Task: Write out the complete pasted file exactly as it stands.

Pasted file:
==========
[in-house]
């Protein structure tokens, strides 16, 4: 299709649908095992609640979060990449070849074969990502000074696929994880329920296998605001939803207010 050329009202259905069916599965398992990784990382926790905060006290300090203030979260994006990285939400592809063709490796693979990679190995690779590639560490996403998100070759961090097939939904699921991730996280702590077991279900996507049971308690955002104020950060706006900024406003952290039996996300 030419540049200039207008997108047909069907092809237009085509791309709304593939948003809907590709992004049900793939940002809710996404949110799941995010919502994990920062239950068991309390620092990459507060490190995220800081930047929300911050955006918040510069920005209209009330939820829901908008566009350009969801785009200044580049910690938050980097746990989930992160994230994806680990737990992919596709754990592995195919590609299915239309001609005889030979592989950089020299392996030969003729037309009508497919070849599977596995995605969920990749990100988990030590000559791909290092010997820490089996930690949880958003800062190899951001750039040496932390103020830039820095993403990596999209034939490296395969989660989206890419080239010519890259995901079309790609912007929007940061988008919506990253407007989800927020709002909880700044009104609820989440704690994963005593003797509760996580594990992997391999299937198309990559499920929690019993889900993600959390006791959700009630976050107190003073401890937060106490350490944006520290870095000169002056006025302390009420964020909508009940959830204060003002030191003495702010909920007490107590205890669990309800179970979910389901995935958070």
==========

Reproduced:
[in-house]
């Protein structure tokens, strides 16, 4: 299709649908095992609640979060990449070849074969990502000074696929994880329920296998605001939803207010 050329009202259905069916599965398992990784990382926790905060006290300090203030979260994006990285939400592809063709490796693979990679190995690779590639560490996403998100070759961090097939939904699921991730996280702590077991279900996507049971308690955002104020950060706006900024406003952290039996996300 030419540049200039207008997108047909069907092809237009085509791309709304593939948003809907590709992004049900793939940002809710996404949110799941995010919502994990920062239950068991309390620092990459507060490190995220800081930047929300911050955006918040510069920005209209009330939820829901908008566009350009969801785009200044580049910690938050980097746990989930992160994230994806680990737990992919596709754990592995195919590609299915239309001609005889030979592989950089020299392996030969003729037309009508497919070849599977596995995605969920990749990100988990030590000559791909290092010997820490089996930690949880958003800062190899951001750039040496932390103020830039820095993403990596999209034939490296395969989660989206890419080239010519890259995901079309790609912007929007940061988008919506990253407007989800927020709002909880700044009104609820989440704690994963005593003797509760996580594990992997391999299937198309990559499920929690019993889900993600959390006791959700009630976050107190003073401890937060106490350490944006520290870095000169002056006025302390009420964020909508009940959830204060003002030191003495702010909920007490107590205890669990309800179970979910389901995935958070």